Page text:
Kaffal-Shashi Mausoleum. This ensemble was named after one of the first, venerable imams of Tashkent - the respected Abubakr Kaffal Al-Shashi, a specialist in the Qur'an, known to the whole world for his sermons. An outstanding theologian was born in 903 in Tashkent in a poor family of a cuffal master engaged in the manufacture of castles. The name of the boy was given in honor of the righteous caliph Abu Bakr, who was an associate of the prophet Muhammad. He was educated in the madrasah of Tashkent, but did not stop there and continued to acquire knowledge in Bukhara, Samarkand and Termez.
Abubakr was a student and follower of such Muslim theologians as Muhammad al-Termezi and Muhammad al-Bukhari. Abubakr deeply believed in the Muslim religion and regularly made pilgrimages to Mecca (hajj). In the Arab world, he received the nickname Great Imam and remained in the memory of his descendants as a native of Tashkent. Therefore, he was nicknamed Kaffal Al-Shashi, that is, a lockman from the city of Tashkent. According to the legend, they began to call it “The Lock” after he made a unique lock of large sizes, but of fine work. The key to this castle weighed almost two kilograms.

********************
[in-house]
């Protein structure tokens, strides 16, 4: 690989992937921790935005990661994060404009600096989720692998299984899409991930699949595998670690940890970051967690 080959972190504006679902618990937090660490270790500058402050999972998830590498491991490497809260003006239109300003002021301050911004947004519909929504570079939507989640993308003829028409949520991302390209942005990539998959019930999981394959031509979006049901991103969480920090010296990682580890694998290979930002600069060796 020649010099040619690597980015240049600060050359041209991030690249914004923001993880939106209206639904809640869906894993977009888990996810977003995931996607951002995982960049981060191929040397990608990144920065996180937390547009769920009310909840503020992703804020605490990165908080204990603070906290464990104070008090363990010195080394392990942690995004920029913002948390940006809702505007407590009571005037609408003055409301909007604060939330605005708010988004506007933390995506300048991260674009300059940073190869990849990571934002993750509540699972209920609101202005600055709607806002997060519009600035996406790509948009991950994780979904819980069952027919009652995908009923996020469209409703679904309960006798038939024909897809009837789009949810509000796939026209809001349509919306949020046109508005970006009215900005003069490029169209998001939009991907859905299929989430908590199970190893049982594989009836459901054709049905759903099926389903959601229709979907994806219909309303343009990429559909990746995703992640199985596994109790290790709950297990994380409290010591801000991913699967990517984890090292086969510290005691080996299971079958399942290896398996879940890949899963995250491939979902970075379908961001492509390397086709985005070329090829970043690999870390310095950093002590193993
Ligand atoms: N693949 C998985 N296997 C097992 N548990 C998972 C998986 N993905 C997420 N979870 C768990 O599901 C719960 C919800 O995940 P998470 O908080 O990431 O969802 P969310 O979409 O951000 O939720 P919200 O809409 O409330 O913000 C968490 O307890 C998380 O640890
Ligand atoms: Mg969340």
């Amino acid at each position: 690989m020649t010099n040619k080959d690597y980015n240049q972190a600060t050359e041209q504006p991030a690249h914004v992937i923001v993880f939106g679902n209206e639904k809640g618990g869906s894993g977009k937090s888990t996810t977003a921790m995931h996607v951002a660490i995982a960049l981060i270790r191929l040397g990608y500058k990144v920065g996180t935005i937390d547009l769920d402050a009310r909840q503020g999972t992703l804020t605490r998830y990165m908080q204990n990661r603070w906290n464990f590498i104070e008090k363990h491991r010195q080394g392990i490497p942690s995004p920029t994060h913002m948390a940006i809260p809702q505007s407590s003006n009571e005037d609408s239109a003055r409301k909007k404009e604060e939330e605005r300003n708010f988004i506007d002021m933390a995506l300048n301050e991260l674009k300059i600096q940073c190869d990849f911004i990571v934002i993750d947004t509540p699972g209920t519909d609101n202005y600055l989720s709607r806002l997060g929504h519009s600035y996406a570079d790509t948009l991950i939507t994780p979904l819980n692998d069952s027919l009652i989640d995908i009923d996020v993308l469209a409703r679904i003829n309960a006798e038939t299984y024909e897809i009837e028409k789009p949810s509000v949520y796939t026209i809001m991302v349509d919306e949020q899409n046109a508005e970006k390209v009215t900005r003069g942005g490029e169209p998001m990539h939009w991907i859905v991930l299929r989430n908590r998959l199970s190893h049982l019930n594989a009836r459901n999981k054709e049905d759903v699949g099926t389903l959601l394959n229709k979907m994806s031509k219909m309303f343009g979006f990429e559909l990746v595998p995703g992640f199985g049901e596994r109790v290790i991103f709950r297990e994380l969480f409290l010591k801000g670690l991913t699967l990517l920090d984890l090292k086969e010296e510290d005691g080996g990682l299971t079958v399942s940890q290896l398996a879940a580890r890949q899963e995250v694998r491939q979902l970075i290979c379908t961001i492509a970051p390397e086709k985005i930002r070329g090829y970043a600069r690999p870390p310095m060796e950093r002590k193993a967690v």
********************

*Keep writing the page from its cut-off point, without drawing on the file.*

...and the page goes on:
However, Abubakr became famous not only as a preacher - he was an outstanding thinker and a talented poet. His treatise "The Beauty of Dialectics" has reached us.
Kaffal Al-Shashi died in 975 and was buried in the Gods Keykaus garden, not far from the ramparts. Since then, this place has become sacred, and pilgrims began to gather at the tomb of Abubakr Al-Shashi. Therefore, it was decided to make a khanaka from the mausoleum - a shelter for wanderers, into which even outsiders could freely enter and exit.
Years, wars and earthquakes destroyed the mazar many times over the grave of Kaffal Al-Shashi, but the townspeople rebuilt the building again and again. That mausoleum that we see today was created in 1541.
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